into the pioneer house formerly occupied by Alvin Mulrady, Esq.,
which has already become historic in the annals of the county. Mr.
Slinn brings with him his father--H. J. Slinn, Esq.,--and his two
sisters. Mr. Slinn, Sen., who has been suffering for many years
from complete paralysis, we understand is slowly improving; and it
is by the advice of his physicians that he has chosen the
invigorating air of the foothills as a change to the debilitating
heat of Sacramento."

The affair had been quickly settled, certainly, reflected Don
Caesar, with a slight chill of jealousy, as he thought of Mamie's
interest in the young editor. But the next moment he dismissed it
from his mind; all except a dull consciousness that, if she really
loved him--Don Caesar--as he loved her, she could not have assisted
in throwing into his society the young sisters of the editor, who
she expected might be so attractive.

Within the five minutes the horse was ready, and Don Caesar in the
saddle again. In less than half an hour he was at the wayside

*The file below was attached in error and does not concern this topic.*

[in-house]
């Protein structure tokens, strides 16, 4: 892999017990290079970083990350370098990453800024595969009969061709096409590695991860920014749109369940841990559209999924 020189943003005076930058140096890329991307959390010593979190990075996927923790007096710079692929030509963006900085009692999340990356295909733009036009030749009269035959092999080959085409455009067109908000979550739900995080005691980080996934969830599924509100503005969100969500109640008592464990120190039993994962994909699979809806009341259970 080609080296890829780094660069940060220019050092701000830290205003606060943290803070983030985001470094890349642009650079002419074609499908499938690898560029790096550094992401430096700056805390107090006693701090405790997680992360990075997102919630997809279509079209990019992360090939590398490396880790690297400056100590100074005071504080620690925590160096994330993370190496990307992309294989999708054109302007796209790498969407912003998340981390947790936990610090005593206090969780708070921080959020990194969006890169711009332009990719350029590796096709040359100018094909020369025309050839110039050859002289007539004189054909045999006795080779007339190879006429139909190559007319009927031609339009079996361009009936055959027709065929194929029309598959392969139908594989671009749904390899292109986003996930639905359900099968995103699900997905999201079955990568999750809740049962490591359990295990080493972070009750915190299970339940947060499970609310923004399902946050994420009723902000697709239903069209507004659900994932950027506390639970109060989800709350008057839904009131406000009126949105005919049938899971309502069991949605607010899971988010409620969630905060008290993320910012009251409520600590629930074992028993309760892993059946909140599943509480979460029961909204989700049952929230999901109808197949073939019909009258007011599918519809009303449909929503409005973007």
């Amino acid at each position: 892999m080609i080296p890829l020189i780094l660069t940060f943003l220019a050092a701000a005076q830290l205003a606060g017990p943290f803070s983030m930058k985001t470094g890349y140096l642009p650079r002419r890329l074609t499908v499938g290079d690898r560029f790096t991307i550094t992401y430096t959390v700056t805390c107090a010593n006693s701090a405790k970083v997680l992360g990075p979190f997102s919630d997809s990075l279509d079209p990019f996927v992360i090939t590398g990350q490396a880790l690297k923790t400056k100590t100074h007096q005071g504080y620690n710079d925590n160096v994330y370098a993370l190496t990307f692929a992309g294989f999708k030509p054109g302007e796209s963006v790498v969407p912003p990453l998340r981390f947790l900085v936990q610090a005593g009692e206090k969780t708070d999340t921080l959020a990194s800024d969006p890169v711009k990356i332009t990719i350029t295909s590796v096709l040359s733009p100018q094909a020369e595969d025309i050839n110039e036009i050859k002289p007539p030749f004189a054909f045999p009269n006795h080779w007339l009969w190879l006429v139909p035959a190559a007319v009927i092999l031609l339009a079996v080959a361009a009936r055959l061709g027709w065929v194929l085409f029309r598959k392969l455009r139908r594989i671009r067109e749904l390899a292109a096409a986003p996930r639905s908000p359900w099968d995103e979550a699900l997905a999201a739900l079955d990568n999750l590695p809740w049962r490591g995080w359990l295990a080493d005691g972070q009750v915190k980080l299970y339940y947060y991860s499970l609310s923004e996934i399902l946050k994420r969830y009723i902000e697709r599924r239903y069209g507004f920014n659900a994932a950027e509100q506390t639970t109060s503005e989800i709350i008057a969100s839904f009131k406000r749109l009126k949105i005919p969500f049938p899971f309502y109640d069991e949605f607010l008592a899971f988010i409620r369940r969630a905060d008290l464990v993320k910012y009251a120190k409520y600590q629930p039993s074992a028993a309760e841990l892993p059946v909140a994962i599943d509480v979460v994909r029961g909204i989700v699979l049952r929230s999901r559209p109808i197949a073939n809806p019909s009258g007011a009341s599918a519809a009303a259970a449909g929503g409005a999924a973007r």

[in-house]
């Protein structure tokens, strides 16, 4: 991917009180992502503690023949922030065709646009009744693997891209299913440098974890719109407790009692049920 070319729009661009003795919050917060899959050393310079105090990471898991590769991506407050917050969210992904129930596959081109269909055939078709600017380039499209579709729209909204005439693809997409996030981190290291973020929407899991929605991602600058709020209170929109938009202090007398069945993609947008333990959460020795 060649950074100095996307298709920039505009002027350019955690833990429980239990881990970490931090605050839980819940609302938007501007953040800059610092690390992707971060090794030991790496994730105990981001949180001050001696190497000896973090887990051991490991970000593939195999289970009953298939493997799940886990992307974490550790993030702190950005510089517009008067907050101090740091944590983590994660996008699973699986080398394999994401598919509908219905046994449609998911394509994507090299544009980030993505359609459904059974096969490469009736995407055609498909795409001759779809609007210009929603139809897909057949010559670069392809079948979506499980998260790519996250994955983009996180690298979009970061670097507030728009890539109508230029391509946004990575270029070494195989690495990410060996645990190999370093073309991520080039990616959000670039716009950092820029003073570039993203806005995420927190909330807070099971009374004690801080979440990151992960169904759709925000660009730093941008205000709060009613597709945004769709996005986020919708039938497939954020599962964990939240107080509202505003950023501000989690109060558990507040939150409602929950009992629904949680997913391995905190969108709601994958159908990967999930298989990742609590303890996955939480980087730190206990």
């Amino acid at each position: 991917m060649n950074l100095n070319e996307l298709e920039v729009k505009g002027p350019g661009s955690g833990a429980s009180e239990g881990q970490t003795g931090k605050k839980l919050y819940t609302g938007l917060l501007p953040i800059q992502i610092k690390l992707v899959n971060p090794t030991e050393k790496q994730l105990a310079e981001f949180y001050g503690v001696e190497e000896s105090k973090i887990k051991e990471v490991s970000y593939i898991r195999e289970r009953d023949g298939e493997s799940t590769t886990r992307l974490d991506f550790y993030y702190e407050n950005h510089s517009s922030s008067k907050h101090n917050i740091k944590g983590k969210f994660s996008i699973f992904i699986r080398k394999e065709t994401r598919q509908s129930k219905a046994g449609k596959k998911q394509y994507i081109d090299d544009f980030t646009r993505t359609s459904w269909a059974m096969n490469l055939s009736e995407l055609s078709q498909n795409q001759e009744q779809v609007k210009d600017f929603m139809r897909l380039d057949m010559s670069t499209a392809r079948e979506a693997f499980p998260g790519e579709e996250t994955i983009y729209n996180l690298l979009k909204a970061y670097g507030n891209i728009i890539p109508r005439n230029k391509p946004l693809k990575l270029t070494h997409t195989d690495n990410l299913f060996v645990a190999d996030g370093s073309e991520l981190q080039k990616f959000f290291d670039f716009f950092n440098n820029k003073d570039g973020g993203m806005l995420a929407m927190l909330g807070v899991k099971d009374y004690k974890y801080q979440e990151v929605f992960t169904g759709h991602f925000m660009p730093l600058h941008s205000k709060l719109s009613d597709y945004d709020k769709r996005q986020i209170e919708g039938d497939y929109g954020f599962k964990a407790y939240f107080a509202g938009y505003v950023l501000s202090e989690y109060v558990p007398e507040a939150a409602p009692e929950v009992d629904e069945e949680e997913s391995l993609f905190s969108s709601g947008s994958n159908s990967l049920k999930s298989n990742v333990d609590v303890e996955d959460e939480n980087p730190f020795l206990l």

boulder. Here he picketed his horse, and took the narrow foot-
trail through the hollow. It did not take him long to reach their
old trysting-place. With a beating heart he approached the
decaying trunk and looked into the cavity. There was no letter
there!

A few blackened nuts and some of the dry moss he had put there were
lying on the ground at its roots. He could not remember whether
they were there when he had last visited the spot. He began to
grope in the cavity with both hands. His fingers struck against
the sharp angles of a flat paper packet: a thrill of joy ran
through them and stopped his beating heart; he drew out the hidden
object, and was chilled with disappointment.

It was an ordinary-sized envelope of yellowish-brown paper,
bearing, besides the usual government stamp, the official legend of
an express company, and showing its age as much by this record of a
now obsolete carrying service as by the discoloration of time and
atmosphere. Its weight, which was heavier than that of any
ordinary letter of the same size and thickness, was evidently due
to some loose enclosures, that slightly rustled and could be felt
by the fingers, like minute pieces of metal or grains of gravel.